And then there’s the issue that every found-footage film needs to address, and most of them do so poorly: Why are people still filming? The blood and shit has hit the fucking fan. Why are you still lugging around a camera and not running like hell? There’s a point where almost everyone in the audience says, This is where I’d jump ship. I’m out. Even when the horror would have continued, there’s just a point where you’d put down the camera. One of the found-footage movies that addresses the unrealistic tendency of camera people to continue filming well is THE TAKING OF DEBORAH LOGAN.

AS ABOVE, SO BELOW does one better, because it never has to address the continued filming. There’s one camera person and three cams attached to headlamps. The main camera is discarded at one point, but when the protagonist picks it up again, her reasons for doing it at the time make sense without threatening the suspension of disbelief, especially since she doesn’t actually end up using it—keeping it for posterity, but without bogging down a scene. Three personal cameras and a main camera make for all the angles an audience could ask for, and you don’t lose any of the intimacy and immediacy that found-footage is so damn good at.

I love good found-footage because of that intimacy and immediacy, and I’m not the biggest fan of CGI. I don’t think we’re at a place yet where CGI is indistinguishable from reality, at least in my eyes. In animation films when everything moves in the same animated way, I’m fine, but when they’re used for special effects in live-action films, it works much better as an accessory to practical effects than the entirety of the effect itself. The minute I see too much CGI moving the way reality doesn’t and lit the way reality isn’t, I notice, and it takes me out of the immersive moment. I don’t believe it, and that’s the cardinal sin of film-making.

Found-footage is more than old-school. If done right, it feels real, like something that could really happen. You may not open your closet door tonight and see a wriggling tentacle monster, but some of my most unsettling moments at night are when I turn off my bedroom light and the closet light is on…and I don’t remember turning it on. Until I open my closet door and confirm no one’s waiting inside, the tension is incredible. (Despite my thanatophobia and sometimes intrusive thoughts, I’m actually pretty grounded and skeptical in real life, so supernatural forces are not my go-to explanation for things. Makes watching horror at night a little more doable.)

Like I said, AS ABOVE, SO BELOW was ambitious in what it wanted you to believe. It was a bit of INDIANA JONES meets THE DESCENT, with searching for Flamel’s Philosopher’s Stone (Harry Potter fans will thrill at that) in the delightfully macabre Paris catacombs, scenes inside the (implied) Notre Dame clock tower, the elaborate caves beneath the catacombs. I’m reminded also of MR. JONES, another ambitious found-footage film that didn’t quite land with the same conviction but still earned my serious respect for what it was attempting to do. AS ABOVE, SO BELOW makes you question your reality, but you never question the reality of what you’re watching, and that’s not an easy line to walk.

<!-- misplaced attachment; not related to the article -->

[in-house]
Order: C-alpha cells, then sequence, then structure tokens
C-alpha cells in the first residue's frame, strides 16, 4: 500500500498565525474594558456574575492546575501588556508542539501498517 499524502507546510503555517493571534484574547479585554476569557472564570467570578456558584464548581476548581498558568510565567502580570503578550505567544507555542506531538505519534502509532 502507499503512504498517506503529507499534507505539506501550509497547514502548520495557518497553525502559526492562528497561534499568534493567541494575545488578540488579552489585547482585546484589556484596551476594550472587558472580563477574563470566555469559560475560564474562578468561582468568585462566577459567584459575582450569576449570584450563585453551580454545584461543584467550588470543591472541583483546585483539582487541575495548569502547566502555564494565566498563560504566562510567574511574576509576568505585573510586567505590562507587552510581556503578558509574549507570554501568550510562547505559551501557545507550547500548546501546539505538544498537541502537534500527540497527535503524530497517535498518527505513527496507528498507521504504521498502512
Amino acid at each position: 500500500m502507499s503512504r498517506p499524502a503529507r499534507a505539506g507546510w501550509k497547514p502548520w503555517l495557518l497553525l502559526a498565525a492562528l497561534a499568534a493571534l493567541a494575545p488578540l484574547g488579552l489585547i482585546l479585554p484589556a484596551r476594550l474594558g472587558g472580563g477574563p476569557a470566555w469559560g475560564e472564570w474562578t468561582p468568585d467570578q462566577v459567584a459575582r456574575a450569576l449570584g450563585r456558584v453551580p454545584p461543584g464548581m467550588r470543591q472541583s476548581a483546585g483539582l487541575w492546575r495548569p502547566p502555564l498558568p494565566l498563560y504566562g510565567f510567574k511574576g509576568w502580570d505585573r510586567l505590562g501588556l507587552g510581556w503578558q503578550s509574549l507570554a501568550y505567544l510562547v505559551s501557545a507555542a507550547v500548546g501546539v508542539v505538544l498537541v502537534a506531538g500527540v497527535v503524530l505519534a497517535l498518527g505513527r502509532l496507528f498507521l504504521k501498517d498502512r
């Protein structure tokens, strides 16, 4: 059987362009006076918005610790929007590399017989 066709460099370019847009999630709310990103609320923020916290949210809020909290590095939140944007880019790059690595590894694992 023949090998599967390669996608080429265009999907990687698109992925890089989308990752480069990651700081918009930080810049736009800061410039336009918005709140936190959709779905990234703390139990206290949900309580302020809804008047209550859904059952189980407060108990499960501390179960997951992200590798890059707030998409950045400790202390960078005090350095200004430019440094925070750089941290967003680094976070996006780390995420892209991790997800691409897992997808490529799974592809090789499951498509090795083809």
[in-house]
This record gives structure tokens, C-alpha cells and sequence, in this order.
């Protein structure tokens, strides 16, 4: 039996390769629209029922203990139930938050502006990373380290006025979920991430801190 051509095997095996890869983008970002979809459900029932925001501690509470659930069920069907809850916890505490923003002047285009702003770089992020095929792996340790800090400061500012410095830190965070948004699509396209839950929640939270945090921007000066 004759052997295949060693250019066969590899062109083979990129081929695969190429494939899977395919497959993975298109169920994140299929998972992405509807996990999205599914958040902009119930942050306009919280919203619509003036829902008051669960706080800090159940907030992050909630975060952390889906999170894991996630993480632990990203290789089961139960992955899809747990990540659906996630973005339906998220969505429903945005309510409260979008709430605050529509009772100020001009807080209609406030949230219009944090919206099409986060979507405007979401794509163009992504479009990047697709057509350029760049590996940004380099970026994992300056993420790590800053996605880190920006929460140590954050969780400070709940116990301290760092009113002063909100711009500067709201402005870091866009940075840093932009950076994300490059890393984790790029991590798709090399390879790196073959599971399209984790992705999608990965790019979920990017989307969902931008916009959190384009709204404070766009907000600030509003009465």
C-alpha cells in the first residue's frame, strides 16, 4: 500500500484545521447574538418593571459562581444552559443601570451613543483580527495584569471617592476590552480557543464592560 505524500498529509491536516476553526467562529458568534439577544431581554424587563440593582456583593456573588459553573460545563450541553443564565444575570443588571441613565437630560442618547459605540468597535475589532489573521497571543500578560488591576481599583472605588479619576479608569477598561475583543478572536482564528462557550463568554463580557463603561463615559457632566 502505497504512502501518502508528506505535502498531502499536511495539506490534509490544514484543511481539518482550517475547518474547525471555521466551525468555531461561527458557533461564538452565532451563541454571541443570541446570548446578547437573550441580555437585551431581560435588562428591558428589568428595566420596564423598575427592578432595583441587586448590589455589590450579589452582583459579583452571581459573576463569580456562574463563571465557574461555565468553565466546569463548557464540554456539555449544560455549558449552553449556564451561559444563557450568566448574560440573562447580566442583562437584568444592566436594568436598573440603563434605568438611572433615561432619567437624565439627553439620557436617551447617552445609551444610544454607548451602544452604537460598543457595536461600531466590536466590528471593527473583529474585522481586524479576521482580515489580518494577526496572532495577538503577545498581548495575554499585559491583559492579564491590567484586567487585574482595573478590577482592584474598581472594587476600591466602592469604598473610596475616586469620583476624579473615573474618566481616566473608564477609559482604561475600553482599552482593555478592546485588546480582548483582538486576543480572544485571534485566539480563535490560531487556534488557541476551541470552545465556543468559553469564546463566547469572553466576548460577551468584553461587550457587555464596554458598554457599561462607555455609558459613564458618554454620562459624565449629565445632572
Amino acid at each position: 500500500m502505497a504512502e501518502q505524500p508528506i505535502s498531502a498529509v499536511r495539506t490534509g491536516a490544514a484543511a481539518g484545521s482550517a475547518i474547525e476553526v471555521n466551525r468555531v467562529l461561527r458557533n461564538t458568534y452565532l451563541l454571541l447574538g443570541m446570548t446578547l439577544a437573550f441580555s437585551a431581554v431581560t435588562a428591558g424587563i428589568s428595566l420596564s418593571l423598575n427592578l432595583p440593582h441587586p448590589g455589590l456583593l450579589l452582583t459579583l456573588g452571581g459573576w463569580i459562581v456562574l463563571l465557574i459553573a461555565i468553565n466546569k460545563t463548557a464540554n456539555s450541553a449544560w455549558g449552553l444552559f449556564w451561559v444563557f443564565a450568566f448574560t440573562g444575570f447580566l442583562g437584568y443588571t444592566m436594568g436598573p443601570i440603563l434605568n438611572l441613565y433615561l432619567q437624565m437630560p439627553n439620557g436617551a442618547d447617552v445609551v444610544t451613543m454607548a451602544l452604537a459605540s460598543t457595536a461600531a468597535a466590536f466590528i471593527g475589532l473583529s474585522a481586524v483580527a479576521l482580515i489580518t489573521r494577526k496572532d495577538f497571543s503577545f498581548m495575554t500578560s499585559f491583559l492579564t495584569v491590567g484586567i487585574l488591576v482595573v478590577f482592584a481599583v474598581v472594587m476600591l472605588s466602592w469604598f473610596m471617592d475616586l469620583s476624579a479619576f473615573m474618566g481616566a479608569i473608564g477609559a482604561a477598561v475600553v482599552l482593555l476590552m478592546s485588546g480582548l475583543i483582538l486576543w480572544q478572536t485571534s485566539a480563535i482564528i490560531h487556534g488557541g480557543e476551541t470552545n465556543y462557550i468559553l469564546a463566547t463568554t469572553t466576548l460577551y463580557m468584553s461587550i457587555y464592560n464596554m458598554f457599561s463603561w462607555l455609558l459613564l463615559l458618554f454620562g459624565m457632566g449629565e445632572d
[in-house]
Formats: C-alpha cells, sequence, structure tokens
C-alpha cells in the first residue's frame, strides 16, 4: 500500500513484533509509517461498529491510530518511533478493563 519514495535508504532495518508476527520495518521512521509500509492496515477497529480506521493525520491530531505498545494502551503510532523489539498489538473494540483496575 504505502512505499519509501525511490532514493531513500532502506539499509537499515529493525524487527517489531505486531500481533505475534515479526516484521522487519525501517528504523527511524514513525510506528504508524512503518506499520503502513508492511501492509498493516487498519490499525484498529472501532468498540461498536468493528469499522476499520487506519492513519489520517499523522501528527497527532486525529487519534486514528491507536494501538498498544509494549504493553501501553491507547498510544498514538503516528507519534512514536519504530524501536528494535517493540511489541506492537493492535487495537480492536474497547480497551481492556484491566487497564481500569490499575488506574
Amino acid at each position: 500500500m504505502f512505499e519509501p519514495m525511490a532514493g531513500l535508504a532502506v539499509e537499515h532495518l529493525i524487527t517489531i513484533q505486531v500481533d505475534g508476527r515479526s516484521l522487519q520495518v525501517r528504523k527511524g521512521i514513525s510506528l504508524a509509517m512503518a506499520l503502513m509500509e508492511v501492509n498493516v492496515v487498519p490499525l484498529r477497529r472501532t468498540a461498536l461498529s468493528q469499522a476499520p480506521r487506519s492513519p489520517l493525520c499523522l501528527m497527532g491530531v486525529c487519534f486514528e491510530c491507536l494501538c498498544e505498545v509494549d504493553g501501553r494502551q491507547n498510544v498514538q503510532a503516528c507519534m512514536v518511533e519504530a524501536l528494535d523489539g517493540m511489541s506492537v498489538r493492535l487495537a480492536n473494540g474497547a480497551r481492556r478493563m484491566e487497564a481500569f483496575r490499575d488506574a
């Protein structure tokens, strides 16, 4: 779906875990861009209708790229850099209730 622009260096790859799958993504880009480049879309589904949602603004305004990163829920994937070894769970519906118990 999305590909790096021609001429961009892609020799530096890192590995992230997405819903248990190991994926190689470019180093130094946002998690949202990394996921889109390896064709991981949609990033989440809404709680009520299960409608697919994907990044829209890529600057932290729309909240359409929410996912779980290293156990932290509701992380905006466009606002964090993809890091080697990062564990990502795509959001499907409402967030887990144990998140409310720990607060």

The main characters, played by Perdita Weeks and Ben Feldman aren’t complete unknowns, and that throws off some people’s suspension of disbelief within found-footage, but they weren’t familiar to me. I found them engaging, intelligent, just enough reckless without being totally foolish, and if the rest of the characters don’t feel as fleshed out, they nevertheless feel real. The movie benefits from being more thoroughly scripted, so although you get pockets of improv, you don’t feel like you’re losing time to it. In reality, the brain processes out all the extraneous bits in conversation, but in fiction, written and watched, you don’t, and the repetition and doubling back can become extremely annoying.

I’m a big fan of religious elements in my horror, elements that make you question your own understanding of religion. They tend to leave me shaken in the best kind of way, and they’re usually better than the kind of grandiose efforts you get in action/thriller films (see THE DA VINCI CODE). Nothing’s ever hard-confirmed, but AS ABOVE, SO BELOW takes a decidedly Danteian turn, and I find hell scarier when it feels real. Not overblown or overdone or lots of fire, not a Dore drawing, but real. Like a physical place I could be. And AS ABOVE, SO BELOW disquieted me. Not quite as much as THE DARK SONG, but it also had a different intention than that film.

Fans of alchemical history and INFERNO will probably enjoy AS ABOVE, SO BELOW and recognize all the little references that they don’t make too obvious. I like a film that trusts its audience and doesn’t have to explain everything along the way.

In general, I really like AS ABOVE, SO BELOW as found-footage and a bit of horror-slash-supernatural-slash-adventure. Genre mashups usually do pretty well, because they don’t feel as beholden to trope standards, and there’s more room to be surprised. Based off of the trailer, I found AS ABOVE, SO BELOW entirely unexpected. I was transfixed during the first viewing, and it held up just as well after the second.